Showdown on Hurley Street

Events on what may be the city's worst block provide a stark glimpse into a Philly many Philadelphians never see. One former resident survived to tell the tale.

By Jeff Deeney
Add Comment Add Comment | Comments: 9 | Posted Aug. 22, 2007

Share this Story:

But he turns back, obsessed, unable to look away, probing with a Q-tip he pulls from his pocket. A daily diet of dust and Xanax will make anyone obsessive. And Shawn says she's seen 16-year-old Lamar with a gun.


The big Hurley Street blowout starts with a basketball game. Hakeem and Ramon are playing pickup with the other boys on the block at a portable hoop. They usually play at the McVeigh Rec Center at D and Ontario, but tonight they're convinced to compete at home. The Hurley Street regulars intend to humiliate Ramon and Hakeem in front of the whole block.

But instead Ramon and Hakeem make their opponents look bad in front of their girls and moms. Ramon and Hakeem grab their nuts while celebrating, oblivious to the flaring tempers around them.

Afterward Hakeem is upstairs playing video games with his 12-year-old cousin when there's banging on the front door. He opens it to find a 10-year-old boy from up the block claiming Hakeem's cousin hit him in the face. Hakeem tells the boy his cousin has been upstairs all afternoon, and shuts the door. Two minutes later there's more banging and another accusation of assault levied against the cousin. Again, Hakeem shuts the door.

This happens three more times until Hakeem is out in the street stepping to the little kid and his friends. Hakeem is frustrated. His buttons are getting pushed. He's sick of his neighbors, and doesn't give a fuck anymore if escalating the situation isn't a smart thing to do.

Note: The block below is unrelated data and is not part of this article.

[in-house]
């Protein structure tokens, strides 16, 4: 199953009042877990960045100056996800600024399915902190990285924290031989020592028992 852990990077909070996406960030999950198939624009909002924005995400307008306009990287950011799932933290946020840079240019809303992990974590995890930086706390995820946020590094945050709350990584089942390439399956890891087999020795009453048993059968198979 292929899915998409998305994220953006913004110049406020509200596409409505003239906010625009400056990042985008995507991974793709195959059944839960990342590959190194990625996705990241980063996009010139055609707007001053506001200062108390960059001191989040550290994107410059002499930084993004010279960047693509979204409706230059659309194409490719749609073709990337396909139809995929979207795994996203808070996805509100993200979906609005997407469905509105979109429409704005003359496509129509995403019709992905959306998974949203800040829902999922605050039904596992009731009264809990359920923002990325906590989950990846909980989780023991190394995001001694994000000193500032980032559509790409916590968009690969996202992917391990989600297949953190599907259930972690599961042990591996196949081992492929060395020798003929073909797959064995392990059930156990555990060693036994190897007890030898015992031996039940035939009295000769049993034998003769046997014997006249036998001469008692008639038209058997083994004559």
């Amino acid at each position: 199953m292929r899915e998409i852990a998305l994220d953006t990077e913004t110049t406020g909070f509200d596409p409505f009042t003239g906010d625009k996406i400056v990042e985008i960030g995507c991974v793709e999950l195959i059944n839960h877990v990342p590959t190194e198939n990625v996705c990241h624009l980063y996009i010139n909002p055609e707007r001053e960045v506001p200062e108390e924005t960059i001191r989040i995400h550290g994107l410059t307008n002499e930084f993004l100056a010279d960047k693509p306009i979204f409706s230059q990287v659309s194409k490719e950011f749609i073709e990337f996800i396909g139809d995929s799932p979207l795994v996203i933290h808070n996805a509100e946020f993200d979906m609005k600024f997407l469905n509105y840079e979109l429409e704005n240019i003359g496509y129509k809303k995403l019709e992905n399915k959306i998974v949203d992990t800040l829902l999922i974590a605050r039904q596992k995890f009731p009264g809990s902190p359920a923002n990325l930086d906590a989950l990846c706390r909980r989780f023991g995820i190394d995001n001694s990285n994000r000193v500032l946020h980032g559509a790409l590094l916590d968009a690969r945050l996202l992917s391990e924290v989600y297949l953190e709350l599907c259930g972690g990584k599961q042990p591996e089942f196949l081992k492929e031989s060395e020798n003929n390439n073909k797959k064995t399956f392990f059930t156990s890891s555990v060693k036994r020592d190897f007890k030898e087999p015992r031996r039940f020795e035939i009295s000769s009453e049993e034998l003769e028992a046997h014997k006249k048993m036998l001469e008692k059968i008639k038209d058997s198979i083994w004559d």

Though he doesn't know it, Hakeem has become a marked man on the block. After he disappears back into the house the neighbors call for his head in response to his utter lack of respect.

More kids bang on his front door. They throw a basketball against the board that covers the house's shattered front window. Parents scream from the adjoining stoops, joining in the fracas.

Lamar appears. He has a gun, and he wants to make a statement. He sticks the gun in the ample space between the narrow board covering the front window and its frame. He has his whole hand inside the house, panning the gun across the living room. He wants Shawn to know this isn't a game.

Shawn hurries the kids into the basement. Ramon pulls out his cell phone.

At this point the details get sketchy.

Ramon calls his boy Spike. Spike carries a gun. Ramon tells Spike what's going on, and asks Spike to come get his back. Ramon fears for his family. Lamar doesn't fire the gun, but withdraws it from the window and backs away, satisfied with his taunt.

Shawn calls the cops. Shawn never calls the cops, and does so now only out of fear for the lives of her children. Within minutes there are two cruisers on the block.

For a moment things ebb. Shawn, Ramon, Hakeem and children leave the house.

They've decided to go to a relative's apartmentuntil things die down.

The cops are talking about Golden Girls reruns with the neighbors across the street, whom they know from previous calls.

The family slinks toward Allegheny Avenue, where Spike waits with his gun, offering protection from the mob that has formed behind Lamar.

Lamar tails them, calling for Hakeem's head.

The cops don't follow. They assume it's more of the same old Hurley Street bullshit. They let Shawn know this as she backs away and starts to walk.

A brawl breaks out on the corner of Hurley and Allegheny. Seven guys converge on Hakeem, swinging fists. Hakeem swings back, blindly throwing his arms. And just like that, it happens.

Prev| Page: 1 2 3 4 5 6 |Next
Add to favoritesAdd to Favorites PrintPrint Send to friendSend to Friend

COMMENTS

Comments 1 - 9 of 9
Report Violation

1. Allegheny Resident said... on Jul 5, 2008 at 10:16AM